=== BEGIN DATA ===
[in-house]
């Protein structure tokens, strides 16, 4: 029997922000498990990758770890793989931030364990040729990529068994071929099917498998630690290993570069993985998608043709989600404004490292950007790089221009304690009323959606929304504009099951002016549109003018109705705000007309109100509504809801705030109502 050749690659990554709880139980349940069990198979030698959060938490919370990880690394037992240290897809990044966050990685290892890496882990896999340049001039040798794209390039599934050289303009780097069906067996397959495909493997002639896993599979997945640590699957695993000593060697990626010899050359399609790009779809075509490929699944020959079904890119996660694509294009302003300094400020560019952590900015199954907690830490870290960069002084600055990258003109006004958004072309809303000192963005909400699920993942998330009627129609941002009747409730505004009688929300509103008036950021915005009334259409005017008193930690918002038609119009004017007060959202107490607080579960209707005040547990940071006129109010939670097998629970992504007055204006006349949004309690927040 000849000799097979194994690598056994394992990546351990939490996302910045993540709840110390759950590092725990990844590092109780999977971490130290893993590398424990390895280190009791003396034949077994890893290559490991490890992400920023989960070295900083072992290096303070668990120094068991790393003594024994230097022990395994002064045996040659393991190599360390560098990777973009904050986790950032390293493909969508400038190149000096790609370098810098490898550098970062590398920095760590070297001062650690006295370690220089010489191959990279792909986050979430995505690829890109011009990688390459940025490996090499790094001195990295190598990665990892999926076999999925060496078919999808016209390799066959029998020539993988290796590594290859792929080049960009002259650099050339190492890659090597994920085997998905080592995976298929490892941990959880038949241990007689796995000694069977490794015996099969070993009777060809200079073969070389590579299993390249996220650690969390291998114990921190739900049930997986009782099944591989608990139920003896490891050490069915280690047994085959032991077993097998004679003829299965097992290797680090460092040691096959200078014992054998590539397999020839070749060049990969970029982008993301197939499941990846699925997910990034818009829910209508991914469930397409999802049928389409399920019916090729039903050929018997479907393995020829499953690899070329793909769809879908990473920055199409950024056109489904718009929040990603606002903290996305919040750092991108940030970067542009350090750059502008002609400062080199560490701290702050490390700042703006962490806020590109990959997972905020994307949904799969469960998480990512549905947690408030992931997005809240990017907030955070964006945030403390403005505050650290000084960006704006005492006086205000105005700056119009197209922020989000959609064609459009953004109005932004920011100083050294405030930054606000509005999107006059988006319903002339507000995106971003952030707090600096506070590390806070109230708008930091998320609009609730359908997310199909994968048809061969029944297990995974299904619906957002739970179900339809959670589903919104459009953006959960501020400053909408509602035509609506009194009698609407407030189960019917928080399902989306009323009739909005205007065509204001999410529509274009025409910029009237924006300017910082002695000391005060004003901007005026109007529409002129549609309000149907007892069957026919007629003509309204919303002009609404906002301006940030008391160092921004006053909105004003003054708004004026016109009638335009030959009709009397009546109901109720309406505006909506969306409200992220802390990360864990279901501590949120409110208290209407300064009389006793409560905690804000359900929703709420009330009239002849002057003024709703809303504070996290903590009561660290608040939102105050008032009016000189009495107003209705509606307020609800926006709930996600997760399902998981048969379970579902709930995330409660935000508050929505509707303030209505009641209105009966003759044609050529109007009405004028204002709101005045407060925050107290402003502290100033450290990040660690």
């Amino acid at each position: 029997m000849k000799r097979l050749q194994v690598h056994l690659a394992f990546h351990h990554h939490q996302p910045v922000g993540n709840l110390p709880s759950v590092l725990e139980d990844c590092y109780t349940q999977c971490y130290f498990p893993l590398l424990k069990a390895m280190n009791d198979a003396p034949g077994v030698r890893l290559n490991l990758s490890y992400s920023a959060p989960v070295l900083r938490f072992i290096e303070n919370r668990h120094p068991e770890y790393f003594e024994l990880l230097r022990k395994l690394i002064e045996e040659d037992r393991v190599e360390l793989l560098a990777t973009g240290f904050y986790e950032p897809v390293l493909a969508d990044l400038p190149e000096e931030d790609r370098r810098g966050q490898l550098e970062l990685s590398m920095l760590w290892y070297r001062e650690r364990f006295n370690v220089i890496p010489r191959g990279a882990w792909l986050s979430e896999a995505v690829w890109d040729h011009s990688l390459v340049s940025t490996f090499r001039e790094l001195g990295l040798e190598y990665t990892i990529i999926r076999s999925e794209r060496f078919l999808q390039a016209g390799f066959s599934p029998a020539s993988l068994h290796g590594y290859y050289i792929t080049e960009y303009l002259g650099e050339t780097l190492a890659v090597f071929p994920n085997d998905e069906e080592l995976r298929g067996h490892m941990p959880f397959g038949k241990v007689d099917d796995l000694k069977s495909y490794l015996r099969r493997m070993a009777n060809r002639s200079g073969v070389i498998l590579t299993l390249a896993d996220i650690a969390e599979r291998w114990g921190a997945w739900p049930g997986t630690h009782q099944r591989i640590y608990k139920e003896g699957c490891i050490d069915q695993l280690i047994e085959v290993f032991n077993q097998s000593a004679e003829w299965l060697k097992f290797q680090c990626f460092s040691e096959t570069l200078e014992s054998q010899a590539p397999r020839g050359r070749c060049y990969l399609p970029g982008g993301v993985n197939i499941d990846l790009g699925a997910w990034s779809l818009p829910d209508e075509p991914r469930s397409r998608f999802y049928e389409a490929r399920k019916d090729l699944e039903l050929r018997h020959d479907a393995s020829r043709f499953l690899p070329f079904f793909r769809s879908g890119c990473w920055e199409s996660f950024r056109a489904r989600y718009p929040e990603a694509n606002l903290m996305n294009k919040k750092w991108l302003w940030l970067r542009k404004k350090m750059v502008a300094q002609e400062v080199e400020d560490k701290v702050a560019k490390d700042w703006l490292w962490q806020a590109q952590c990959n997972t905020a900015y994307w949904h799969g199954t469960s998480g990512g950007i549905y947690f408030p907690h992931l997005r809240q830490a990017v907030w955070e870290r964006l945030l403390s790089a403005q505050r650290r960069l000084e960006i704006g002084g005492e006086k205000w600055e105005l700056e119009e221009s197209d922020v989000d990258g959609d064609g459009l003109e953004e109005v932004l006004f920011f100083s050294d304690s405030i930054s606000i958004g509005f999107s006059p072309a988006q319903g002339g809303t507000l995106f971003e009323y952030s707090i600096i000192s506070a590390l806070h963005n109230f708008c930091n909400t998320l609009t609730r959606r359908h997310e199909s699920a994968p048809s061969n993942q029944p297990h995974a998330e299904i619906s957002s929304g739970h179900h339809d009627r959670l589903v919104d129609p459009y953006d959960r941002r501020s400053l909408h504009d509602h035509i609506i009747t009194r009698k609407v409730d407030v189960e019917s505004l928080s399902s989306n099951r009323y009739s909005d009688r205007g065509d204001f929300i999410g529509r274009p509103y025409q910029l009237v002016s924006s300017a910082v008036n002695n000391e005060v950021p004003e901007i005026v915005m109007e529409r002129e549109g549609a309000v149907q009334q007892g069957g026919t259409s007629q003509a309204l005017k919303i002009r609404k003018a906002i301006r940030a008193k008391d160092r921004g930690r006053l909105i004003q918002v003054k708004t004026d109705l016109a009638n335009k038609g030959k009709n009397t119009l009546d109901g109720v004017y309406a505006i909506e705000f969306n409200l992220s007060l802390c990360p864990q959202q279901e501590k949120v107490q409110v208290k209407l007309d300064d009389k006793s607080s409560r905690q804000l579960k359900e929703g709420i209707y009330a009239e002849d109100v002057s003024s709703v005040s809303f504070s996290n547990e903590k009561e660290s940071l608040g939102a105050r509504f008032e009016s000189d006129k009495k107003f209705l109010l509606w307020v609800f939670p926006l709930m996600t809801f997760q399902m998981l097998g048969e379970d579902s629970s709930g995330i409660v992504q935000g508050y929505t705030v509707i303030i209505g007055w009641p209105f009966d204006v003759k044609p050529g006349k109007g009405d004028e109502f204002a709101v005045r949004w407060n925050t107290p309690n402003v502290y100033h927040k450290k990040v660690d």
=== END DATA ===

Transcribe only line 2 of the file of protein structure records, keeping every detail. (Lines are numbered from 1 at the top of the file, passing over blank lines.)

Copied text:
């Protein structure tokens, strides 16, 4: 029997922000498990990758770890793989931030364990040729990529068994071929099917498998630690290993570069993985998608043709989600404004490292950007790089221009304690009323959606929304504009099951002016549109003018109705705000007309109100509504809801705030109502 050749690659990554709880139980349940069990198979030698959060938490919370990880690394037992240290897809990044966050990685290892890496882990896999340049001039040798794209390039599934050289303009780097069906067996397959495909493997002639896993599979997945640590699957695993000593060697990626010899050359399609790009779809075509490929699944020959079904890119996660694509294009302003300094400020560019952590900015199954907690830490870290960069002084600055990258003109006004958004072309809303000192963005909400699920993942998330009627129609941002009747409730505004009688929300509103008036950021915005009334259409005017008193930690918002038609119009004017007060959202107490607080579960209707005040547990940071006129109010939670097998629970992504007055204006006349949004309690927040 000849000799097979194994690598056994394992990546351990939490996302910045993540709840110390759950590092725990990844590092109780999977971490130290893993590398424990390895280190009791003396034949077994890893290559490991490890992400920023989960070295900083072992290096303070668990120094068991790393003594024994230097022990395994002064045996040659393991190599360390560098990777973009904050986790950032390293493909969508400038190149000096790609370098810098490898550098970062590398920095760590070297001062650690006295370690220089010489191959990279792909986050979430995505690829890109011009990688390459940025490996090499790094001195990295190598990665990892999926076999999925060496078919999808016209390799066959029998020539993988290796590594290859792929080049960009002259650099050339190492890659090597994920085997998905080592995976298929490892941990959880038949241990007689796995000694069977490794015996099969070993009777060809200079073969070389590579299993390249996220650690969390291998114990921190739900049930997986009782099944591989608990139920003896490891050490069915280690047994085959032991077993097998004679003829299965097992290797680090460092040691096959200078014992054998590539397999020839070749060049990969970029982008993301197939499941990846699925997910990034818009829910209508991914469930397409999802049928389409399920019916090729039903050929018997479907393995020829499953690899070329793909769809879908990473920055199409950024056109489904718009929040990603606002903290996305919040750092991108940030970067542009350090750059502008002609400062080199560490701290702050490390700042703006962490806020590109990959997972905020994307949904799969469960998480990512549905947690408030992931997005809240990017907030955070964006945030403390403005505050650290000084960006704006005492006086205000105005700056119009197209922020989000959609064609459009953004109005932004920011100083050294405030930054606000509005999107006059988006319903002339507000995106971003952030707090600096506070590390806070109230708008930091998320609009609730359908997310199909994968048809061969029944297990995974299904619906957002739970179900339809959670589903919104459009953006959960501020400053909408509602035509609506009194009698609407407030189960019917928080399902989306009323009739909005205007065509204001999410529509274009025409910029009237924006300017910082002695000391005060004003901007005026109007529409002129549609309000149907007892069957026919007629003509309204919303002009609404906002301006940030008391160092921004006053909105004003003054708004004026016109009638335009030959009709009397009546109901109720309406505006909506969306409200992220802390990360864990279901501590949120409110208290209407300064009389006793409560905690804000359900929703709420009330009239002849002057003024709703809303504070996290903590009561660290608040939102105050008032009016000189009495107003209705509606307020609800926006709930996600997760399902998981048969379970579902709930995330409660935000508050929505509707303030209505009641209105009966003759044609050529109007009405004028204002709101005045407060925050107290402003502290100033450290990040660690």